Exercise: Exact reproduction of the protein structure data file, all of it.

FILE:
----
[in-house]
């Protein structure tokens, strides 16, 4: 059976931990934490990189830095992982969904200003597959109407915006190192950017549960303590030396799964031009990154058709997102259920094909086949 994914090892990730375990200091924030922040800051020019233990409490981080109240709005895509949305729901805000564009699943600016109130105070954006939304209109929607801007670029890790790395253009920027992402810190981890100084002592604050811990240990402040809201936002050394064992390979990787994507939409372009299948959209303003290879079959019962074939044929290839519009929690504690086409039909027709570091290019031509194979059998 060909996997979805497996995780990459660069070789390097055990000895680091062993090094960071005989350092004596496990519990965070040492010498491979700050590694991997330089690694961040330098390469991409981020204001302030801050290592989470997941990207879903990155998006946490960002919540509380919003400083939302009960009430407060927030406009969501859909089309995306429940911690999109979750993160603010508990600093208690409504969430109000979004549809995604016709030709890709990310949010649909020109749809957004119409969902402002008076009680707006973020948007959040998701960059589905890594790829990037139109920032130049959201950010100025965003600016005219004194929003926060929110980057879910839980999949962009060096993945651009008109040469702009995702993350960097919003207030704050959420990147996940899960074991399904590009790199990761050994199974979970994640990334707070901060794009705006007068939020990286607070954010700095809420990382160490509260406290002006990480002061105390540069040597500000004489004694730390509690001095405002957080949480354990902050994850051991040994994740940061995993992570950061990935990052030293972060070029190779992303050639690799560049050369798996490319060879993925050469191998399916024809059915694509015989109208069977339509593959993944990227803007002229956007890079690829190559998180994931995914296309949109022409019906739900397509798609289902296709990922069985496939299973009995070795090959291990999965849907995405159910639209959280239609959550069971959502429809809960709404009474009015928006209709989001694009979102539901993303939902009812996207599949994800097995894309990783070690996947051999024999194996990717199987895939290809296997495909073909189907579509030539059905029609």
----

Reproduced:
[in-house]
């Protein structure tokens, strides 16, 4: 059976931990934490990189830095992982969904200003597959109407915006190192950017549960303590030396799964031009990154058709997102259920094909086949 994914090892990730375990200091924030922040800051020019233990409490981080109240709005895509949305729901805000564009699943600016109130105070954006939304209109929607801007670029890790790395253009920027992402810190981890100084002592604050811990240990402040809201936002050394064992390979990787994507939409372009299948959209303003290879079959019962074939044929290839519009929690504690086409039909027709570091290019031509194979059998 060909996997979805497996995780990459660069070789390097055990000895680091062993090094960071005989350092004596496990519990965070040492010498491979700050590694991997330089690694961040330098390469991409981020204001302030801050290592989470997941990207879903990155998006946490960002919540509380919003400083939302009960009430407060927030406009969501859909089309995306429940911690999109979750993160603010508990600093208690409504969430109000979004549809995604016709030709890709990310949010649909020109749809957004119409969902402002008076009680707006973020948007959040998701960059589905890594790829990037139109920032130049959201950010100025965003600016005219004194929003926060929110980057879910839980999949962009060096993945651009008109040469702009995702993350960097919003207030704050959420990147996940899960074991399904590009790199990761050994199974979970994640990334707070901060794009705006007068939020990286607070954010700095809420990382160490509260406290002006990480002061105390540069040597500000004489004694730390509690001095405002957080949480354990902050994850051991040994994740940061995993992570950061990935990052030293972060070029190779992303050639690799560049050369798996490319060879993925050469191998399916024809059915694509015989109208069977339509593959993944990227803007002229956007890079690829190559998180994931995914296309949109022409019906739900397509798609289902296709990922069985496939299973009995070795090959291990999965849907995405159910639209959280239609959550069971959502429809809960709404009474009015928006209709989001694009979102539901993303939902009812996207599949994800097995894309990783070690996947051999024999194996990717199987895939290809296997495909073909189907579509030539059905029609």